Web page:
Due to a recent discernment that we will be focusing on evangelization for the youth for 2019, we are constantly on the road but we can build by order only. Thus, we ask that you call us at (803) 526-8632 if you want us to build this beautiful sacramental asap.
New! Traditional Trinity St. Benedict Crucifix with Miraculous Medal, 14 inch
A new Benedictine crucifix in the collection, traditional classic design.
Background of the Trinity Benedict Crucifix
In Chapter 9 of the Rule of St. Benedict, the Trinity was acknowledged. In fact, reading the entire Rule, it was only in this chapter that he mentioned it.
He said that every monk must show reverence and honor to the Trinity as soon as they hear the Doxology, specifically instructing them to rise up from their seats.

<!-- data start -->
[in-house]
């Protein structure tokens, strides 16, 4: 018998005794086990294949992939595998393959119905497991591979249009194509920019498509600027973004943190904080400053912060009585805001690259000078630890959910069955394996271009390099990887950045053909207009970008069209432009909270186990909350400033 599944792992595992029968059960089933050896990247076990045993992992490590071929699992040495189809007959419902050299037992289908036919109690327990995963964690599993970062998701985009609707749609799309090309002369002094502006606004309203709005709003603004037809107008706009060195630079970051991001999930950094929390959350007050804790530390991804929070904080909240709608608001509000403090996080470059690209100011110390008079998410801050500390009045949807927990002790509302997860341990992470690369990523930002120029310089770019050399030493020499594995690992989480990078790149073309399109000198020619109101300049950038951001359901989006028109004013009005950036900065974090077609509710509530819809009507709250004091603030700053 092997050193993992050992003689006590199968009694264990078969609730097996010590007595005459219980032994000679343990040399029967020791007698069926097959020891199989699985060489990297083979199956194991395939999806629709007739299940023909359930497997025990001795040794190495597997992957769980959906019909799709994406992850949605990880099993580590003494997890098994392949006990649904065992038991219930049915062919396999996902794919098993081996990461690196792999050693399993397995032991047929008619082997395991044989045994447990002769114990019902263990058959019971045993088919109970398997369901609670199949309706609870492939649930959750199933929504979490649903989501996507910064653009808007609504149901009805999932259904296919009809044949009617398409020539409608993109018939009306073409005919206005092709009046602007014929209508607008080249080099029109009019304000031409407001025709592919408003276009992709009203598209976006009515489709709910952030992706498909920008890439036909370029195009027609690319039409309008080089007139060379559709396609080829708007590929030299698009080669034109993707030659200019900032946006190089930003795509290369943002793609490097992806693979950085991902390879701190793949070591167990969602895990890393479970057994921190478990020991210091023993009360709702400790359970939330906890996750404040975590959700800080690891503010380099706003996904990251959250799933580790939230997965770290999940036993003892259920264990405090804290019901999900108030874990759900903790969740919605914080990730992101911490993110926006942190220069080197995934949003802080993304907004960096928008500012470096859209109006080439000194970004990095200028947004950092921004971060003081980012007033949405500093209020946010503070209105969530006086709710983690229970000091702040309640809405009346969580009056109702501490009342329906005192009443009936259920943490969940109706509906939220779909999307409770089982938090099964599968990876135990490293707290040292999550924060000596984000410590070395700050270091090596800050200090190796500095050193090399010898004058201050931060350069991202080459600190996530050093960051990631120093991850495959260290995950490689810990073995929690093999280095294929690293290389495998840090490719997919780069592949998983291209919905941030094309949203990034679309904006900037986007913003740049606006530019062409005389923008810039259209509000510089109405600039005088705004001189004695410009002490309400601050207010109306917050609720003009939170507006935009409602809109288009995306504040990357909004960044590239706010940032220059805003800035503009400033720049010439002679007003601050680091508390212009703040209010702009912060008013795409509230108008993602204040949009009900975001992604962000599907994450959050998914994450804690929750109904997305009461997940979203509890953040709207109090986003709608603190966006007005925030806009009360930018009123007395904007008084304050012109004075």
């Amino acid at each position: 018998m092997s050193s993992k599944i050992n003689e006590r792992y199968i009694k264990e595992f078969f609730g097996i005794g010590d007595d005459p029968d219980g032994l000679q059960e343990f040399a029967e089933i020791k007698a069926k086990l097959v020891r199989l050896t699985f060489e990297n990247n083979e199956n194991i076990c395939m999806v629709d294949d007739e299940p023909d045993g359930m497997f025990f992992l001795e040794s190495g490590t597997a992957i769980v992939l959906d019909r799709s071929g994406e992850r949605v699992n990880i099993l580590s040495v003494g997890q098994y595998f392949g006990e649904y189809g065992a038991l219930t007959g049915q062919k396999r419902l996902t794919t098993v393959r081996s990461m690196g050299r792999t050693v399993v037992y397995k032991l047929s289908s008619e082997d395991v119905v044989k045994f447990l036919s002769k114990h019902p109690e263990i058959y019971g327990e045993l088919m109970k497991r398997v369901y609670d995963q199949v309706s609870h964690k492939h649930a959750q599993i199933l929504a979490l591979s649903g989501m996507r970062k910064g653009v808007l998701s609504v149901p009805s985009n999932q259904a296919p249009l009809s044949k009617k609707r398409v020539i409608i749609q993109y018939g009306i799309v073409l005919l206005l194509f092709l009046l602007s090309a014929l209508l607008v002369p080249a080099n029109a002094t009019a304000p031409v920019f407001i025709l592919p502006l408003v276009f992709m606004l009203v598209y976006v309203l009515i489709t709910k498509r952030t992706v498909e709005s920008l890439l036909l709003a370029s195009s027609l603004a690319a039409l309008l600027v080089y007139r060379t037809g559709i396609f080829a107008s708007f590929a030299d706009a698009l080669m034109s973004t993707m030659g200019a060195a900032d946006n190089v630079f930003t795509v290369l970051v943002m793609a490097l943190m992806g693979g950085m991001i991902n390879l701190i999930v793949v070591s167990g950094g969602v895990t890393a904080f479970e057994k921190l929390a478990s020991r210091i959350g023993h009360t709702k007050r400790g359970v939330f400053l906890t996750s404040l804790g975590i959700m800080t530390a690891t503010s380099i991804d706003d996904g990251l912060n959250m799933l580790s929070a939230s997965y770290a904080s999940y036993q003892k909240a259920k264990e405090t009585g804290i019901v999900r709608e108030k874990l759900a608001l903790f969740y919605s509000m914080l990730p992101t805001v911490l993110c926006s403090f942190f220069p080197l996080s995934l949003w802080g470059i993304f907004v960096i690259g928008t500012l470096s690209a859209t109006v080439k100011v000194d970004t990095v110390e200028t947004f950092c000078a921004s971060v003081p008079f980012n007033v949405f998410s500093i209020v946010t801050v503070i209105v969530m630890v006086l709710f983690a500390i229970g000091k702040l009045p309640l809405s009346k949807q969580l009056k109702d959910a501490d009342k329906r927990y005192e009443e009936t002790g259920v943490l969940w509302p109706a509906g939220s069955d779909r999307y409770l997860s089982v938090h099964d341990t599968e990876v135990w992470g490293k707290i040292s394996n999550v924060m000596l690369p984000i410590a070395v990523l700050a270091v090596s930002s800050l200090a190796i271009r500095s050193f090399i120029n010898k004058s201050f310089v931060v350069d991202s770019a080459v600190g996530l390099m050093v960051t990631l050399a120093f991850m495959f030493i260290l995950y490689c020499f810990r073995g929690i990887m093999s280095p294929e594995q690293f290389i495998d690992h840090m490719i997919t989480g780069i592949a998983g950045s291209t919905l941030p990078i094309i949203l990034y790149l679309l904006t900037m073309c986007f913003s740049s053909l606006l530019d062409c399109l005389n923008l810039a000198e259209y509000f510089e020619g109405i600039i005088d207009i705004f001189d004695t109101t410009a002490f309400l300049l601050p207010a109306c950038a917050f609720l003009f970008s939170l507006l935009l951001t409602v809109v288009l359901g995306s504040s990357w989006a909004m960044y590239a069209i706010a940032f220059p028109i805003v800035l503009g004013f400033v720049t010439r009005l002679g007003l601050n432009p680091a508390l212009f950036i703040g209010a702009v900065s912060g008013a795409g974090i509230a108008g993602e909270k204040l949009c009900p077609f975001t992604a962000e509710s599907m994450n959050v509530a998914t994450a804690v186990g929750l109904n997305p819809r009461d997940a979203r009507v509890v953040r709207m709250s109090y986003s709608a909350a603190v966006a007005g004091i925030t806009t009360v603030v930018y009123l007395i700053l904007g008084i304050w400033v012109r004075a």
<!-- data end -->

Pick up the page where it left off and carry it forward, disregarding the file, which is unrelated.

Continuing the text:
In the actual practice of the Liturgy of the Hours, one notices the deep reverence of the Benedictine monks in honoring the Trinity with a "waist-down" bow or a profound bow upon hearing "Glory be to the Father, and to the Son, and to the Holy Spirit."
Standing up is showing more reverence because it is a gesture of respect, reflecting a willingness to serve the Trinity. In the same way, when the Gospel is read, we stand up. This bodily gesture indicates our alertness to listen to the Gospel and act on what we heard.
The honor and reverence to the Trinity can be applied to how we will view someone who needs healing: physical, emotional, mental or spiritual. St. Benedict, in his Rule, explained how we must respect the sick in our midst, giving them the esteem and awe that we give to God.
Why does St. Benedict treat the infirmed this way?
St. Benedict knew that where there are sick people, there is God. And, God is always the Trinity. Thus, when you visit the sick and care for the sick, you care and show love to the Trinity.
St. Benedict writes about the Trinity once in the Rule, but in the Divine Office, the actual praises to the TRINITY, also called the Doxology overflow in each psalm reading. In other words, St. Benedict ends the psalms with praises to the Trinity each time.